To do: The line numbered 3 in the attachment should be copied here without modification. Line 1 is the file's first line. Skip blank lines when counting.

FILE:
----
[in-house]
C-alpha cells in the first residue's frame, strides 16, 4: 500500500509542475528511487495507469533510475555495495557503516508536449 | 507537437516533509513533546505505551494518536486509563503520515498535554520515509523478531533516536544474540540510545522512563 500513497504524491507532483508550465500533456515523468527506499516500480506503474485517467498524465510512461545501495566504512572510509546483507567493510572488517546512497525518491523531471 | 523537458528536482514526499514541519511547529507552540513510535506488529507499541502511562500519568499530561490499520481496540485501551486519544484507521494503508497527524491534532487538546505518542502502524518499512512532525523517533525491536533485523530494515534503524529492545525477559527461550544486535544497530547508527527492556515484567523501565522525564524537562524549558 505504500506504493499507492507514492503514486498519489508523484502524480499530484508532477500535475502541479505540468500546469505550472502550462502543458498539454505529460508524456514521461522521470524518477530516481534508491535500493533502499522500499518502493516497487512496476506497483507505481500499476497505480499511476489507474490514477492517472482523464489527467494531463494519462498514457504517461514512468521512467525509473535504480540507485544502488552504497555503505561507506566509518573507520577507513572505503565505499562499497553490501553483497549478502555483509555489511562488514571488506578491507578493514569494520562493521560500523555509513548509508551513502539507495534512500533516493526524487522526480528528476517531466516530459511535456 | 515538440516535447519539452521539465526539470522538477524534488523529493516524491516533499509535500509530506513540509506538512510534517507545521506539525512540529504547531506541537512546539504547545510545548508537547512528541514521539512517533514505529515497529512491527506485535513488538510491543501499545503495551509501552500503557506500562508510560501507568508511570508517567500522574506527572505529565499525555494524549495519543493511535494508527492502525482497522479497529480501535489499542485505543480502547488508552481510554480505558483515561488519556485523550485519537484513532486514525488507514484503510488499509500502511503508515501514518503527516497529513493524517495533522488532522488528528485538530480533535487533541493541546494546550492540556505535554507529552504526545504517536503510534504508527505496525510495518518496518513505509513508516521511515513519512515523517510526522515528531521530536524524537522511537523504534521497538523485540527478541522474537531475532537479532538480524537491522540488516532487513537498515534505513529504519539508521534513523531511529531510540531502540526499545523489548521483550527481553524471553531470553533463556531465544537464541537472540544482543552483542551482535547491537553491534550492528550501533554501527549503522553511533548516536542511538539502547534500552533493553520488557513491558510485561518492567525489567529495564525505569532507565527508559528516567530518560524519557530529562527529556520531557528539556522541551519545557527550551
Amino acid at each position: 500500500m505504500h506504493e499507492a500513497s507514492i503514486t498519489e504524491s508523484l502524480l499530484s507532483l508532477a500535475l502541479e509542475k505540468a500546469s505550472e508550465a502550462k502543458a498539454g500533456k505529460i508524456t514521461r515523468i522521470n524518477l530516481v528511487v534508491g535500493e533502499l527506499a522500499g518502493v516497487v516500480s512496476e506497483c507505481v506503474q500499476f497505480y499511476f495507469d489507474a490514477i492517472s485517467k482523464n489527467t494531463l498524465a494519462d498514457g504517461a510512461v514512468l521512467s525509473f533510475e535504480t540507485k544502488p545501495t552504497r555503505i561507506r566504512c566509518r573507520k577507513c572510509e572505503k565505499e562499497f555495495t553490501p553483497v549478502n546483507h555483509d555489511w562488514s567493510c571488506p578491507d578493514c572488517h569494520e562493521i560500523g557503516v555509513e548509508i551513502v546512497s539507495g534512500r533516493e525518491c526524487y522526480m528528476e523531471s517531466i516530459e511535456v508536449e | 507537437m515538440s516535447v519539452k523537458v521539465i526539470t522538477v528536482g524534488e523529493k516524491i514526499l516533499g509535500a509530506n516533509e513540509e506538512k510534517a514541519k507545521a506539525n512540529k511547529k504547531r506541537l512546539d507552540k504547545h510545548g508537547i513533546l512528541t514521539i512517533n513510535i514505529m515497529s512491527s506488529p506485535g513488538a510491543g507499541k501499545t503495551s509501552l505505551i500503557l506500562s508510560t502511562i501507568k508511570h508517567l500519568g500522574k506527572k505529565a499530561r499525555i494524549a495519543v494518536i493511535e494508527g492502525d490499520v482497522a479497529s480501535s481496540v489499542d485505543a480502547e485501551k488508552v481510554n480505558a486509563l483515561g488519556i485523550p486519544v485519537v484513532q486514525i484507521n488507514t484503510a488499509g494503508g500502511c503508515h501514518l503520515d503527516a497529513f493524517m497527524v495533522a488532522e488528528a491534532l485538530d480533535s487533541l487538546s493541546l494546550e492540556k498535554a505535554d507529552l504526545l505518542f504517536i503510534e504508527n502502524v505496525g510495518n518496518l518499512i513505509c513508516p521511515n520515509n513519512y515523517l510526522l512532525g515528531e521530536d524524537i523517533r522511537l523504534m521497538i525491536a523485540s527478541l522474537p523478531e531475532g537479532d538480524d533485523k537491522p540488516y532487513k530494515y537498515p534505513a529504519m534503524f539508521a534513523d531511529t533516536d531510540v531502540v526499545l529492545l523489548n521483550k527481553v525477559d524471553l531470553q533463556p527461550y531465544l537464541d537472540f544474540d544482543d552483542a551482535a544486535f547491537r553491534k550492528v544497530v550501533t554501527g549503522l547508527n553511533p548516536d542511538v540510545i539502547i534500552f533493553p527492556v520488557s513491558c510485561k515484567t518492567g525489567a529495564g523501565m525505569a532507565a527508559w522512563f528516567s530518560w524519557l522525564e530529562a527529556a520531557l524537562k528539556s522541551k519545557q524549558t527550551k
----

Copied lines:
Amino acid at each position: 500500500m505504500h506504493e499507492a500513497s507514492i503514486t498519489e504524491s508523484l502524480l499530484s507532483l508532477a500535475l502541479e509542475k505540468a500546469s505550472e508550465a502550462k502543458a498539454g500533456k505529460i508524456t514521461r515523468i522521470n524518477l530516481v528511487v534508491g535500493e533502499l527506499a522500499g518502493v516497487v516500480s512496476e506497483c507505481v506503474q500499476f497505480y499511476f495507469d489507474a490514477i492517472s485517467k482523464n489527467t494531463l498524465a494519462d498514457g504517461a510512461v514512468l521512467s525509473f533510475e535504480t540507485k544502488p545501495t552504497r555503505i561507506r566504512c566509518r573507520k577507513c572510509e572505503k565505499e562499497f555495495t553490501p553483497v549478502n546483507h555483509d555489511w562488514s567493510c571488506p578491507d578493514c572488517h569494520e562493521i560500523g557503516v555509513e548509508i551513502v546512497s539507495g534512500r533516493e525518491c526524487y522526480m528528476e523531471s517531466i516530459e511535456v508536449e | 507537437m515538440s516535447v519539452k523537458v521539465i526539470t522538477v528536482g524534488e523529493k516524491i514526499l516533499g509535500a509530506n516533509e513540509e506538512k510534517a514541519k507545521a506539525n512540529k511547529k504547531r506541537l512546539d507552540k504547545h510545548g508537547i513533546l512528541t514521539i512517533n513510535i514505529m515497529s512491527s506488529p506485535g513488538a510491543g507499541k501499545t503495551s509501552l505505551i500503557l506500562s508510560t502511562i501507568k508511570h508517567l500519568g500522574k506527572k505529565a499530561r499525555i494524549a495519543v494518536i493511535e494508527g492502525d490499520v482497522a479497529s480501535s481496540v489499542d485505543a480502547e485501551k488508552v481510554n480505558a486509563l483515561g488519556i485523550p486519544v485519537v484513532q486514525i484507521n488507514t484503510a488499509g494503508g500502511c503508515h501514518l503520515d503527516a497529513f493524517m497527524v495533522a488532522e488528528a491534532l485538530d480533535s487533541l487538546s493541546l494546550e492540556k498535554a505535554d507529552l504526545l505518542f504517536i503510534e504508527n502502524v505496525g510495518n518496518l518499512i513505509c513508516p521511515n520515509n513519512y515523517l510526522l512532525g515528531e521530536d524524537i523517533r522511537l523504534m521497538i525491536a523485540s527478541l522474537p523478531e531475532g537479532d538480524d533485523k537491522p540488516y532487513k530494515y537498515p534505513a529504519m534503524f539508521a534513523d531511529t533516536d531510540v531502540v526499545l529492545l523489548n521483550k527481553v525477559d524471553l531470553q533463556p527461550y531465544l537464541d537472540f544474540d544482543d552483542a551482535a544486535f547491537r553491534k550492528v544497530v550501533t554501527g549503522l547508527n553511533p548516536d542511538v540510545i539502547i534500552f533493553p527492556v520488557s513491558c510485561k515484567t518492567g525489567a529495564g523501565m525505569a532507565a527508559w522512563f528516567s530518560w524519557l522525564e530529562a527529556a520531557l524537562k528539556s522541551k519545557q524549558t527550551k